The main why (of not seeing pending super-A.I.) is all about us. We need a next phase in self-understanding, but this is not getting realized yet. If we don’t see this, we don’t see that.
This is an excerpt – in slightly different format – from my book The Journey Towards Compassionate A.I.
When looking at ‘the machine’ as only a machine that ultimately still needs to be programmed by humans, we don’t appreciate that machines can be not only very complicated but also open-complex. Examples of open-complex machines are any living organisms, including us. We are proof of their existence. We are not proof that there is only one single way; namely, our way. We are merely proof that the potential exists even to be reached in many ways. Especially in a different medium from one of organic molecules, we cannot foresee which ways.
As far as we know, there is no example of any of that at present. A future example will be super-A.I. Given the many possibilities, what we can anticipate is that we will be surprised.
We tend to view intelligence from an anthropocentric perspective.
This may lead us to underestimate the potential of many small improvements in several domains towards the full Monty of super-A.I. in a relatively short time. But this anthropocentric perspective doesn’t hold even in our own case. A popular view on human intelligence still sees it as one solid entity. An Intelligence Quotient test is supposed to measure this one thing. Fortunately, as to the IQ-test, this has been surpassed, in theory at least. The tendency to think of mental capacities unrightfully as solid entities persists in popular culture and many professionals alike.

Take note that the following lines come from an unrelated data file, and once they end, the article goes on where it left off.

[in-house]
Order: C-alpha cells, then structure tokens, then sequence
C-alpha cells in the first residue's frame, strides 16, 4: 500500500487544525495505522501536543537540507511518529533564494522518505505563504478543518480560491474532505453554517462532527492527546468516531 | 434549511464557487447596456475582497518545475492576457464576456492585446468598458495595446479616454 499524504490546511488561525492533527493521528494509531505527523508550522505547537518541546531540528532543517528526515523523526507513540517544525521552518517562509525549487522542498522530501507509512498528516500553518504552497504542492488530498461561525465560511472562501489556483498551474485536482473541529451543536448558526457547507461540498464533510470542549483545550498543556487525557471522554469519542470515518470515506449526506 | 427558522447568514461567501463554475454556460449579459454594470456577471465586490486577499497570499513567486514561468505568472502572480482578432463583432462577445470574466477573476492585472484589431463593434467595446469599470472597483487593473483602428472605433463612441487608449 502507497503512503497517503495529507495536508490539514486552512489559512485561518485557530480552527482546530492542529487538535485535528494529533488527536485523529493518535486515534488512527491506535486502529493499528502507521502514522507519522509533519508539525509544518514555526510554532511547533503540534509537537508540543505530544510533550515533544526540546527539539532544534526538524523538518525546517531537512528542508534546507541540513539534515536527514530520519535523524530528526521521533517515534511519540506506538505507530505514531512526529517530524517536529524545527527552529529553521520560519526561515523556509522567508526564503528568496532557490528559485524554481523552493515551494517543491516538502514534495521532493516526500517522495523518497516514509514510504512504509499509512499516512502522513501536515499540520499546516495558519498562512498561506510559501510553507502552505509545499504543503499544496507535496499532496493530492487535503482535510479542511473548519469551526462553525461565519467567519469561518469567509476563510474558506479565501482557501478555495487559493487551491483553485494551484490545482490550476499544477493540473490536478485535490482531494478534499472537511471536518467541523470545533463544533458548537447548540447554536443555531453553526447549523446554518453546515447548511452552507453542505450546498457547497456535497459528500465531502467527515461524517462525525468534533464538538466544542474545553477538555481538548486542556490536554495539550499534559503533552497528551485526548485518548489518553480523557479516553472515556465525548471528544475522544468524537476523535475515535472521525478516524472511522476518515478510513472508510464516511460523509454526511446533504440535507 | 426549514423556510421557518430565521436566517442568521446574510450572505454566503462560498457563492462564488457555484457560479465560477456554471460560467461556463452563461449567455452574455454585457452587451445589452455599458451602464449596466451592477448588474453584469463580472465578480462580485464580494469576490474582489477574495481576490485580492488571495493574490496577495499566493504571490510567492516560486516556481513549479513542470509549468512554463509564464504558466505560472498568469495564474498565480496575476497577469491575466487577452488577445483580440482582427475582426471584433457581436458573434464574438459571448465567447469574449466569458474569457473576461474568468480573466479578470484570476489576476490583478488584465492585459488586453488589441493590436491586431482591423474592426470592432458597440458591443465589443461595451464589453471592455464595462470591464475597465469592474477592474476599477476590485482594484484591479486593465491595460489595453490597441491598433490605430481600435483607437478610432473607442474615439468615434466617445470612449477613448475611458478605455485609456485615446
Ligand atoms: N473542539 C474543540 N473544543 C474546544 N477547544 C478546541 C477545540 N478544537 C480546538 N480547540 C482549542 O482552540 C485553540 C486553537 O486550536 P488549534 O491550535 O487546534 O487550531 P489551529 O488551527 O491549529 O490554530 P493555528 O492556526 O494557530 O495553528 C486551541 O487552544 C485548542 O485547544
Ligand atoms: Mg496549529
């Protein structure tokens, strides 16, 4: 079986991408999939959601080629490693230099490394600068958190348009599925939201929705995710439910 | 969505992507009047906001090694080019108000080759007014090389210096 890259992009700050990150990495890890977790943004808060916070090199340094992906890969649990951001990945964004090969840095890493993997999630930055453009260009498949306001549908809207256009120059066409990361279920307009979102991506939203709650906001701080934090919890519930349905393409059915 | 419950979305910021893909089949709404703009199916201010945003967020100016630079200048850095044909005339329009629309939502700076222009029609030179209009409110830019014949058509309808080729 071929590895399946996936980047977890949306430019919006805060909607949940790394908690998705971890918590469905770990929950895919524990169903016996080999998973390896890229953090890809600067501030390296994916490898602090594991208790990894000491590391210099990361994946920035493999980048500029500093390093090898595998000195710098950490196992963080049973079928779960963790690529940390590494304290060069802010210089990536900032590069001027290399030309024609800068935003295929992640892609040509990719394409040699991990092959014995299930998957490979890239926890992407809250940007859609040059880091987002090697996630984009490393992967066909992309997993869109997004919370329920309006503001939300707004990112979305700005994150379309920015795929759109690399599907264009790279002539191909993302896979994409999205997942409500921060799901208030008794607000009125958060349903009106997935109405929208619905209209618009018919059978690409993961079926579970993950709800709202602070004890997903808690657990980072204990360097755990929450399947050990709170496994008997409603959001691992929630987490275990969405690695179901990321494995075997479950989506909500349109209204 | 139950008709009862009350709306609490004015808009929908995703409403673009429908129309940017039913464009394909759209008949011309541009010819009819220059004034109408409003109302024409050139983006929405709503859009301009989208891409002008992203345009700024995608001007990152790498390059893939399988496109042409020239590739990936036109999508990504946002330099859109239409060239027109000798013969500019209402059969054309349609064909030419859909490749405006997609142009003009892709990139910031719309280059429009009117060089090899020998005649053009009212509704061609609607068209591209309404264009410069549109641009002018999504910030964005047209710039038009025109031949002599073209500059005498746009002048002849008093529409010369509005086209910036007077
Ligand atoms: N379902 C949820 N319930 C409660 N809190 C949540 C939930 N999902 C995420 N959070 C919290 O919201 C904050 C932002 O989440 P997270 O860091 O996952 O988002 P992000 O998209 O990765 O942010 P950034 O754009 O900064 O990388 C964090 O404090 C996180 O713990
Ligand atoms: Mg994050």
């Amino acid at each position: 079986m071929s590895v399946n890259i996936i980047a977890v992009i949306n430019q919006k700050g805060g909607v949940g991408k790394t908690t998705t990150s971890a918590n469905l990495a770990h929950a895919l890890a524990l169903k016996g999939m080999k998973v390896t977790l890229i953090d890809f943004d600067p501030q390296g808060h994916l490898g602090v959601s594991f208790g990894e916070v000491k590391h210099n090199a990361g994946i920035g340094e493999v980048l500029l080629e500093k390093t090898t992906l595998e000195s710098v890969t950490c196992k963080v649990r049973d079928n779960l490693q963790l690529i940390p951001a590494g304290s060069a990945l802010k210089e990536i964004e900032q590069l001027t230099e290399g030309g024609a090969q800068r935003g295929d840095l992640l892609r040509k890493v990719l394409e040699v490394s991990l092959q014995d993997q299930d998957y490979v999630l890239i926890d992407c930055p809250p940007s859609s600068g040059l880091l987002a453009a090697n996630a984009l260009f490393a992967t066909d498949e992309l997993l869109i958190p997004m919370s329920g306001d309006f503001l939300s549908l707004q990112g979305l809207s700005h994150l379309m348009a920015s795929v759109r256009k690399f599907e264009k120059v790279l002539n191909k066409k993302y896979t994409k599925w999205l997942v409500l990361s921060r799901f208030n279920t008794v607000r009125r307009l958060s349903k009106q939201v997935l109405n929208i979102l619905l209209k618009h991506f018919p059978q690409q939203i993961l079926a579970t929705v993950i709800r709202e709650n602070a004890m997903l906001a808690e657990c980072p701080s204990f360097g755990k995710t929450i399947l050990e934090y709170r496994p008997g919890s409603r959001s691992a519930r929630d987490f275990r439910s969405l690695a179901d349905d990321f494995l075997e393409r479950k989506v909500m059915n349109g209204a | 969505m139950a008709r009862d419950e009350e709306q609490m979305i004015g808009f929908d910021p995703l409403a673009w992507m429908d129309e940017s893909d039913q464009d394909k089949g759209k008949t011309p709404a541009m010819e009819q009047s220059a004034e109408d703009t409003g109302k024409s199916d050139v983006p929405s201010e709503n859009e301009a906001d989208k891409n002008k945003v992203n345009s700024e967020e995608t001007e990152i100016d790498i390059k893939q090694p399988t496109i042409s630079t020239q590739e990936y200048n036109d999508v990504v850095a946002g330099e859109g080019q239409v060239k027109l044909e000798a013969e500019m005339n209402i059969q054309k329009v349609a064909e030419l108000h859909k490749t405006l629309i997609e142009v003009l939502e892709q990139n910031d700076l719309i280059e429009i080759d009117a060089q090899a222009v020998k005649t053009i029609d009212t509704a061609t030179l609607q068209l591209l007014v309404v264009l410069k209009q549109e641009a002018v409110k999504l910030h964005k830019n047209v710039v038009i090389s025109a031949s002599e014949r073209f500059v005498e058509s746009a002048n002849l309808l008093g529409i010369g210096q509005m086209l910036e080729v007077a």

Not only in the domain of intelligence. Another popular example, memory, has not fared any better. There are several kinds of human memory, located in different parts of the brain. Then, the relation between memory and intelligence is, in the human case, much more complex than previously thought.
As explained at other places The Journey, complexity creates potential, so nature wasn’t just busy messing things up in open-complexity. One might say that from a certain viewpoint, it’s on purpose.
Many parts of the human brain are like modules that each have evolved at the same time in relative isolation and in interplay with the other parts.
This way, they could incrementally get more performant without plunging the whole into chaos. Simultaneously, several substantial advantages came from their co-operations inside and outside the skull, leading to our own ‘human singularity’ in an unprecedented explosion of intelligence and towards where we are now with the potential to pass the baton of most intelligent entity on earth to super-A.I. So familiar, and yet so different, the same principles may save the new day. In the case of super-A.I., as in our own, myriad incremental improvements may eventually create the basis for take-off.’ These improvements will be on domains such as: